Everyone loves a good buyout. These are the companies from across the value chain that I think could be targets in 2024.

The buyout targets of 2024

When Mars bought Hotel Chocolat, I imagine that there was a sudden rush to invest in overpriced mid-tier chocolatiers. Then logistics firm Wincanton found itself a French partner and the epiphany began — London-listed companies are cheap as chips.

Of course, this is hardly news. The Superdry announcement today has started to send the whir of buyout rumours back around London — and I have a few companies in mind that could benefit from either a major, a major shareholder, or the hundreds of millions of private equity cash still waiting to make a move.

Let’s dive in.

Top takeover targets to watch

These are in no particular order and based purely on my subjective opinion (backed up by significant research).

Vodafone — This one’s easy; forget the Italian merger question or the Three join-up, Vodafone has a market cap of $18.6 billion and on a basic sum-of-parts valuation is wildly cheap.

ITV — Liberty Global already owns 9.8% of ITV and like Vodafone it’s a bargain. After the market cap collapse in March 2022, I think the market valuation vs fundamentals is crazy: 18 million people watch ITV every day, and 37 million each week. With a £2.4 billion market cap, compare this to Netflix at $246 billion, and 260 million subscribers. Yes, there are huge differences in terms of ad-support vs subscription, but the potential is there.

Sainsbury’s — I think Tesco might also be in the firing line, but SBRY is simply more of a manageable bite. After CD&R took Morrisons private after a protracted bidding war (bet they regret it now), Sainsbury’s also looks far too cheap based on market cap and revenue/profits, especially when compared with US operators.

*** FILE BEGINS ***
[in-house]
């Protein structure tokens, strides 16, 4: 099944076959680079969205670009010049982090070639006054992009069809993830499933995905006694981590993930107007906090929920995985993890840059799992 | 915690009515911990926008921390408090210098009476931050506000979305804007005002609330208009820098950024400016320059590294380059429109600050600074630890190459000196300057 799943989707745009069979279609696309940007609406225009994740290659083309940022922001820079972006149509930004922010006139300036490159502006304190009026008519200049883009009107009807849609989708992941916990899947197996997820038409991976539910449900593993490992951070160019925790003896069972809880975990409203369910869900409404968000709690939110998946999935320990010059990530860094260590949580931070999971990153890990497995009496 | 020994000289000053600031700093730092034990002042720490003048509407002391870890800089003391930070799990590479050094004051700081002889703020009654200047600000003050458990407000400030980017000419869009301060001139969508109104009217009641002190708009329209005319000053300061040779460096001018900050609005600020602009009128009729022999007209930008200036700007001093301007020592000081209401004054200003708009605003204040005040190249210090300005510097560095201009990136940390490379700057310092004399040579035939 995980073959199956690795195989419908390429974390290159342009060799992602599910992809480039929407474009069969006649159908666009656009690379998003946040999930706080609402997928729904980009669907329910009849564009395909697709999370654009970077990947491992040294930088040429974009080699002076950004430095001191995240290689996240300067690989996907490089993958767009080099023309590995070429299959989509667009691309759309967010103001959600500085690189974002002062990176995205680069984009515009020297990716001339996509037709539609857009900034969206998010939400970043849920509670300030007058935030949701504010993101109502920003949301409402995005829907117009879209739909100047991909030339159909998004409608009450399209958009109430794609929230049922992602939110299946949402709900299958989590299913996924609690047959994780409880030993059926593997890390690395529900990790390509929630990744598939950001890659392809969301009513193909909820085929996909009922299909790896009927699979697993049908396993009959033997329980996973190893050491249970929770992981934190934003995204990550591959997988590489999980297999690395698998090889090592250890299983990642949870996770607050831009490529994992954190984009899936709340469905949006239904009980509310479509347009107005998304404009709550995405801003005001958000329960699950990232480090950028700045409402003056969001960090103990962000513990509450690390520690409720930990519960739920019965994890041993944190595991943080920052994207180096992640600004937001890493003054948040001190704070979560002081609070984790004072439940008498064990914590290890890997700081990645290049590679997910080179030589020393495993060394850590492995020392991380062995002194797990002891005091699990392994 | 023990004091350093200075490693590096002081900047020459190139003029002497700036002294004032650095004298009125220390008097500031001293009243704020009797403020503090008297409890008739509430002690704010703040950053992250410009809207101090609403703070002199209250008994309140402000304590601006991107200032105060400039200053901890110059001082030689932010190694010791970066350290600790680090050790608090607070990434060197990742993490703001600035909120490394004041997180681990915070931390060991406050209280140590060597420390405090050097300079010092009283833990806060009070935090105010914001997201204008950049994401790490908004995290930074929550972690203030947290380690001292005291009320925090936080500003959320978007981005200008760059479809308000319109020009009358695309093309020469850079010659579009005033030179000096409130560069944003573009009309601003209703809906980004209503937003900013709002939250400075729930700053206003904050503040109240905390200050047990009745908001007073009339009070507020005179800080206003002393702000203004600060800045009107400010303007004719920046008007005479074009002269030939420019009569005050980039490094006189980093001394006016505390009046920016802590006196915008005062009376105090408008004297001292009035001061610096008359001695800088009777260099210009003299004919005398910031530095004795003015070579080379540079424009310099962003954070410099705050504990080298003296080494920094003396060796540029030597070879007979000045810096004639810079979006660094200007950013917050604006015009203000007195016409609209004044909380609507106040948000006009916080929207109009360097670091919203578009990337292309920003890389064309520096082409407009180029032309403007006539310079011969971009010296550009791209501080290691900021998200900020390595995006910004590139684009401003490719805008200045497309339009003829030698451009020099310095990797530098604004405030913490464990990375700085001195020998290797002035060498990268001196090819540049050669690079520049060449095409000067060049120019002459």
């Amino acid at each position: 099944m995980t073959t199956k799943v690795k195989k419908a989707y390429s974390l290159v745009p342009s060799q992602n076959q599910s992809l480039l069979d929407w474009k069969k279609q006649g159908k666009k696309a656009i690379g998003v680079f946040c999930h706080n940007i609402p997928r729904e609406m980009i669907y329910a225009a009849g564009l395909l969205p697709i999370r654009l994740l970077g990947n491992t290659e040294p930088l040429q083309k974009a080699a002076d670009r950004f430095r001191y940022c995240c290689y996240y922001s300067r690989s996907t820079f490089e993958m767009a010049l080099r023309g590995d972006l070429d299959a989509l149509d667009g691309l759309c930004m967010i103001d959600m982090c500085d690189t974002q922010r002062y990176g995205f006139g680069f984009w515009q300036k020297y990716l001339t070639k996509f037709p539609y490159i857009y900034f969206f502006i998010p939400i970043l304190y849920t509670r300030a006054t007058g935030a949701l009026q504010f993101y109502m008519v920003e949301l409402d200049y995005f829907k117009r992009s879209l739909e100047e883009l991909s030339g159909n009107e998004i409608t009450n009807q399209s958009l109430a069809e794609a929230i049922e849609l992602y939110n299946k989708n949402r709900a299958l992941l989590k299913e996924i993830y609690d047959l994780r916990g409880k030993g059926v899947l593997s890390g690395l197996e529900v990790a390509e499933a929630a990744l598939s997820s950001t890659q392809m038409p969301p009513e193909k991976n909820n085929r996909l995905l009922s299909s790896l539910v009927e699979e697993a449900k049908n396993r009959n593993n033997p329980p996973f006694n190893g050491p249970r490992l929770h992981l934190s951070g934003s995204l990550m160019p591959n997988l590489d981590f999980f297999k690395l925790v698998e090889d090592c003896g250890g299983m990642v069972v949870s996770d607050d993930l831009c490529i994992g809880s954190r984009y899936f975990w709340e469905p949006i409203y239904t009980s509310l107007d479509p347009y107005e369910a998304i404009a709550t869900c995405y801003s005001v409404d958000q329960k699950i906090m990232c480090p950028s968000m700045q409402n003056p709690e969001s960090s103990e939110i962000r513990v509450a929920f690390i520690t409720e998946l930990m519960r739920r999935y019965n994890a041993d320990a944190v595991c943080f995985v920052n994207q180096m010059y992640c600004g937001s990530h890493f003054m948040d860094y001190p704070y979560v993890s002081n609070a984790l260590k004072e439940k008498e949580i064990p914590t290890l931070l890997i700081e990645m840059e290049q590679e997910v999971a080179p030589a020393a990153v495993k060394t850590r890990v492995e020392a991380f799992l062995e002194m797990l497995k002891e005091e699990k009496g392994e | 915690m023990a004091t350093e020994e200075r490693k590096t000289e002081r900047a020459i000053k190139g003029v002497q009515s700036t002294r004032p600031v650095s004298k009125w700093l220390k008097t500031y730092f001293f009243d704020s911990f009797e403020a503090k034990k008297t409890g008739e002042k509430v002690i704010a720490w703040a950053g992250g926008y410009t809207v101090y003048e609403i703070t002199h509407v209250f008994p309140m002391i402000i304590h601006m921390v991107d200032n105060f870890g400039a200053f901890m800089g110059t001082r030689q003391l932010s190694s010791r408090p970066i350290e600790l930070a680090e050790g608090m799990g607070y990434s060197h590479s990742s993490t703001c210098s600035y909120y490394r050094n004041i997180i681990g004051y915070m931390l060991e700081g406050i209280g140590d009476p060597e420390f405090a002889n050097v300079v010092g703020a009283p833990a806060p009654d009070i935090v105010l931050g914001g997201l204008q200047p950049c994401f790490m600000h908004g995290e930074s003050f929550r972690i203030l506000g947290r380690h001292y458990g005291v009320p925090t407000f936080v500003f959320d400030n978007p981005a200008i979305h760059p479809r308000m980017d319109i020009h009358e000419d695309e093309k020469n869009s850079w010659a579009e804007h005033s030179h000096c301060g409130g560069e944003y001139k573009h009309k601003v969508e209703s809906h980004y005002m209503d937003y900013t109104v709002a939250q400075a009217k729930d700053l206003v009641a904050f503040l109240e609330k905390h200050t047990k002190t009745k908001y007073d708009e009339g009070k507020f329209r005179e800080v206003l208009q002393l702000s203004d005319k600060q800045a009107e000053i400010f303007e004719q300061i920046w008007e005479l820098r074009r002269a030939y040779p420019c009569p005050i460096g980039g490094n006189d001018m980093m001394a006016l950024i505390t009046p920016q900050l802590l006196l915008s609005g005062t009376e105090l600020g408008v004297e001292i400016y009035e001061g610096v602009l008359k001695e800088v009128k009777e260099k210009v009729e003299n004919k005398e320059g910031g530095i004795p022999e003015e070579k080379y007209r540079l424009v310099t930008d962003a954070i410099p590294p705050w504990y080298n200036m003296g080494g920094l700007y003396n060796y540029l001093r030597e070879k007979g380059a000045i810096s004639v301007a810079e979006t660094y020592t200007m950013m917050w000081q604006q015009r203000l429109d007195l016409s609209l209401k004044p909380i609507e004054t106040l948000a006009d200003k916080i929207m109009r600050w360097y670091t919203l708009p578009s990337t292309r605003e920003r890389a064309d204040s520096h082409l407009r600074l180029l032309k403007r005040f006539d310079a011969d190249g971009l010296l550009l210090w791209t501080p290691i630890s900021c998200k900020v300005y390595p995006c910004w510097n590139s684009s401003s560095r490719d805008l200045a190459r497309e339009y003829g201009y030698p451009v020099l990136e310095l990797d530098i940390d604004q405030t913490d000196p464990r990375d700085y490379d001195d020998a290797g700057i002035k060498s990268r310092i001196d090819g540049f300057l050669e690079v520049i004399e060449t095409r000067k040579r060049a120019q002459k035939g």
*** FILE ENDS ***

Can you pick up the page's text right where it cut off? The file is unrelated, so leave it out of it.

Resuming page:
Disney — Apple is the most obvious buyer of Disney, though Netflix may also make sense. The streamer recently signed a novel deal with Disney and the synergies work, though Apple and Disney have long been a rumoured partnership (think since the 2000s). The truth is that Disney is currently cheap, and better operators could drive significant value. I know it’s not in the UK, but I can include it if I want.

hVIVO — CEO Yamin Khan noted in results that ‘the infectious disease market has witnessed increased interest from both commercial and non-profit entities, as well as a notable uptick in M&A activity.’ Not subtle, and the company works with multiple pharma titans in a highly specialised area with a strong economic moat. Clients even paid for its swanky new lab, and I would be surprised to see it stay on the market in 2025.

Baron Oil — farm-up signed, funding possibly imminent, and when the majors finally get in gear and make some decisions, Chuditch will be bought at a significant premium. I am absolutely convinced of this and will continue to add at low prices through 2024. Selling/trading? Don’t complain when the rocket launches.